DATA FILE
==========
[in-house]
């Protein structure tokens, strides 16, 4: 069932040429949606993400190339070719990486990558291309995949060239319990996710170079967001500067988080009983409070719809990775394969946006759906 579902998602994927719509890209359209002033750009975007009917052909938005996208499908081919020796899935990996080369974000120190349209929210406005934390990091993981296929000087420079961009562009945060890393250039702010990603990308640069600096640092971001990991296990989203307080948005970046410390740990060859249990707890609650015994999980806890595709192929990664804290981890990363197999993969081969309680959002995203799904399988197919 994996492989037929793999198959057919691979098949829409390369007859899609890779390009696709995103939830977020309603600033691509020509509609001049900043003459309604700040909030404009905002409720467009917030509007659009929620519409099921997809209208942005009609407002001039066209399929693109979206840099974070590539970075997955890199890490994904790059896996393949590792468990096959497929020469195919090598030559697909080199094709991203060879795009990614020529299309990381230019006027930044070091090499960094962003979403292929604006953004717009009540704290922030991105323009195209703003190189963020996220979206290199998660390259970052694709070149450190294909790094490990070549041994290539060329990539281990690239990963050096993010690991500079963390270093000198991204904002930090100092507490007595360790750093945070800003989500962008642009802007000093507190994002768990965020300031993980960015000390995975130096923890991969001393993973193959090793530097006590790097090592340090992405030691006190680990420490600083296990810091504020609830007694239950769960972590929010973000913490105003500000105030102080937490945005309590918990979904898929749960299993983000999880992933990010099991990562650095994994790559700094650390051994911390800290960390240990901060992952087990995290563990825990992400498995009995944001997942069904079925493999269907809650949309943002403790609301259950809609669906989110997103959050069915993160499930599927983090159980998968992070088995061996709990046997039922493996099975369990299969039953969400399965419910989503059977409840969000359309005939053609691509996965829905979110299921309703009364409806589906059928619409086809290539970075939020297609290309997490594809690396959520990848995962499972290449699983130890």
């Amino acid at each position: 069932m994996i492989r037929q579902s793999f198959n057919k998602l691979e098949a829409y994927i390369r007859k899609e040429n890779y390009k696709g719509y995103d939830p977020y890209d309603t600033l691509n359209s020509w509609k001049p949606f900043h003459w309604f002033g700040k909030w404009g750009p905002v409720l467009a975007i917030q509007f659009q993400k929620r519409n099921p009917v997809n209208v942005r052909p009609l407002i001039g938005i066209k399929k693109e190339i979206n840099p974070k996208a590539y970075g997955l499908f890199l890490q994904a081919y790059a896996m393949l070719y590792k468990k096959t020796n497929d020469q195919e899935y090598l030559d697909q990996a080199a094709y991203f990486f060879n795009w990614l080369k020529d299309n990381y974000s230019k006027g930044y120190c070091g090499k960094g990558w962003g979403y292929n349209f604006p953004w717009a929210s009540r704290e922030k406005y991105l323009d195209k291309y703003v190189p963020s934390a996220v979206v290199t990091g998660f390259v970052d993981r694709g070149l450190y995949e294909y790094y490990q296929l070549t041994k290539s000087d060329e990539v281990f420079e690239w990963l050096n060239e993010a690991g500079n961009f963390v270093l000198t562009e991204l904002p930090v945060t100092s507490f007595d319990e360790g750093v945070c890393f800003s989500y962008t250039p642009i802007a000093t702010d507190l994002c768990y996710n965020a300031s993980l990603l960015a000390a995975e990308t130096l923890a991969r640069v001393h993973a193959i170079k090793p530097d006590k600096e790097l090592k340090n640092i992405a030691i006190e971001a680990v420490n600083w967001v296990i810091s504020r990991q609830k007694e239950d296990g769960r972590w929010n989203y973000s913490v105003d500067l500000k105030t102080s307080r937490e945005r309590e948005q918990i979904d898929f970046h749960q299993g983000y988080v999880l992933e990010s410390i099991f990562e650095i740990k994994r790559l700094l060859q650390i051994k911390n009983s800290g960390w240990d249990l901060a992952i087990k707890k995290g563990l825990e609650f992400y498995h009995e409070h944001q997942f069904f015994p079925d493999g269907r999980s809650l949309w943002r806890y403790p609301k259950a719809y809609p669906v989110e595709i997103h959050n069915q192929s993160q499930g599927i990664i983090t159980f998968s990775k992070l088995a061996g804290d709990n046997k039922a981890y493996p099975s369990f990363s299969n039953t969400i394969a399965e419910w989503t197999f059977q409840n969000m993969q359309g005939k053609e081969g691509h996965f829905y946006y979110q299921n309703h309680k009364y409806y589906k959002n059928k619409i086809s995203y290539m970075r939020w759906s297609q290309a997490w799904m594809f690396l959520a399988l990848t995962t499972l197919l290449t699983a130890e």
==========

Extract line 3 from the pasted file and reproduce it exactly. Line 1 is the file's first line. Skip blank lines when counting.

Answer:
């Amino acid at each position: 069932m994996i492989r037929q579902s793999f198959n057919k998602l691979e098949a829409y994927i390369r007859k899609e040429n890779y390009k696709g719509y995103d939830p977020y890209d309603t600033l691509n359209s020509w509609k001049p949606f900043h003459w309604f002033g700040k909030w404009g750009p905002v409720l467009a975007i917030q509007f659009q993400k929620r519409n099921p009917v997809n209208v942005r052909p009609l407002i001039g938005i066209k399929k693109e190339i979206n840099p974070k996208a590539y970075g997955l499908f890199l890490q994904a081919y790059a896996m393949l070719y590792k468990k096959t020796n497929d020469q195919e899935y090598l030559d697909q990996a080199a094709y991203f990486f060879n795009w990614l080369k020529d299309n990381y974000s230019k006027g930044y120190c070091g090499k960094g990558w962003g979403y292929n349209f604006p953004w717009a929210s009540r704290e922030k406005y991105l323009d195209k291309y703003v190189p963020s934390a996220v979206v290199t990091g998660f390259v970052d993981r694709g070149l450190y995949e294909y790094y490990q296929l070549t041994k290539s000087d060329e990539v281990f420079e690239w990963l050096n060239e993010a690991g500079n961009f963390v270093l000198t562009e991204l904002p930090v945060t100092s507490f007595d319990e360790g750093v945070c890393f800003s989500y962008t250039p642009i802007a000093t702010d507190l994002c768990y996710n965020a300031s993980l990603l960015a000390a995975e990308t130096l923890a991969r640069v001393h993973a193959i170079k090793p530097d006590k600096e790097l090592k340090n640092i992405a030691i006190e971001a680990v420490n600083w967001v296990i810091s504020r990991q609830k007694e239950d296990g769960r972590w929010n989203y973000s913490v105003d500067l500000k105030t102080s307080r937490e945005r309590e948005q918990i979904d898929f970046h749960q299993g983000y988080v999880l992933e990010s410390i099991f990562e650095i740990k994994r790559l700094l060859q650390i051994k911390n009983s800290g960390w240990d249990l901060a992952i087990k707890k995290g563990l825990e609650f992400y498995h009995e409070h944001q997942f069904f015994p079925d493999g269907r999980s809650l949309w943002r806890y403790p609301k259950a719809y809609p669906v989110e595709i997103h959050n069915q192929s993160q499930g599927i990664i983090t159980f998968s990775k992070l088995a061996g804290d709990n046997k039922a981890y493996p099975s369990f990363s299969n039953t969400i394969a399965e419910w989503t197999f059977q409840n969000m993969q359309g005939k053609e081969g691509h996965f829905y946006y979110q299921n309703h309680k009364y409806y589906k959002n059928k619409i086809s995203y290539m970075r939020w759906s297609q290309a997490w799904m594809f690396l959520a399988l990848t995962t499972l197919l290449t699983a130890e």